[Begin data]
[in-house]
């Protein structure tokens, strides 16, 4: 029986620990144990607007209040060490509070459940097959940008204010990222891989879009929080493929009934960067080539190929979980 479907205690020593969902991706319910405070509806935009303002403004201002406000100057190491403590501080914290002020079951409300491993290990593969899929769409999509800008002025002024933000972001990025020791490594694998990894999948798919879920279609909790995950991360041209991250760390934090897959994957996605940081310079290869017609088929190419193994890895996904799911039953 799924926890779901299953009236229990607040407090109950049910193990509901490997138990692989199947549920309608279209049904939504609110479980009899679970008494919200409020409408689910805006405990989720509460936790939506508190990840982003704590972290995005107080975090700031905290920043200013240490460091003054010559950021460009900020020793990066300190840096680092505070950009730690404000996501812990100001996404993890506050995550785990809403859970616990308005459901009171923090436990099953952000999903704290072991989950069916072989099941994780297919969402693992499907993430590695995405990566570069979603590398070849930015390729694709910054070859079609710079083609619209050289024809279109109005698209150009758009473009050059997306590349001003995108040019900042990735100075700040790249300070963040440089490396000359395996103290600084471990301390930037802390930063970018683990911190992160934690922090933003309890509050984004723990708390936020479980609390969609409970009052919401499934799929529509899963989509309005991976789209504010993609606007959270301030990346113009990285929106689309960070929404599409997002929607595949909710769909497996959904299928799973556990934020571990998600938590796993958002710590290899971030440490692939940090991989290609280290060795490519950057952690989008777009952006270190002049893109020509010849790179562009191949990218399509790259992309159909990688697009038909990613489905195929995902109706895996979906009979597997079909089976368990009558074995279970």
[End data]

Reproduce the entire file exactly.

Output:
[in-house]
């Protein structure tokens, strides 16, 4: 029986620990144990607007209040060490509070459940097959940008204010990222891989879009929080493929009934960067080539190929979980 479907205690020593969902991706319910405070509806935009303002403004201002406000100057190491403590501080914290002020079951409300491993290990593969899929769409999509800008002025002024933000972001990025020791490594694998990894999948798919879920279609909790995950991360041209991250760390934090897959994957996605940081310079290869017609088929190419193994890895996904799911039953 799924926890779901299953009236229990607040407090109950049910193990509901490997138990692989199947549920309608279209049904939504609110479980009899679970008494919200409020409408689910805006405990989720509460936790939506508190990840982003704590972290995005107080975090700031905290920043200013240490460091003054010559950021460009900020020793990066300190840096680092505070950009730690404000996501812990100001996404993890506050995550785990809403859970616990308005459901009171923090436990099953952000999903704290072991989950069916072989099941994780297919969402693992499907993430590695995405990566570069979603590398070849930015390729694709910054070859079609710079083609619209050289024809279109109005698209150009758009473009050059997306590349001003995108040019900042990735100075700040790249300070963040440089490396000359395996103290600084471990301390930037802390930063970018683990911190992160934690922090933003309890509050984004723990708390936020479980609390969609409970009052919401499934799929529509899963989509309005991976789209504010993609606007959270301030990346113009990285929106689309960070929404599409997002929607595949909710769909497996959904299928799973556990934020571990998600938590796993958002710590290899971030440490692939940090991989290609280290060795490519950057952690989008777009952006270190002049893109020509010849790179562009191949990218399509790259992309159909990688697009038909990613489905195929995902109706895996979906009979597997079909089976368990009558074995279970």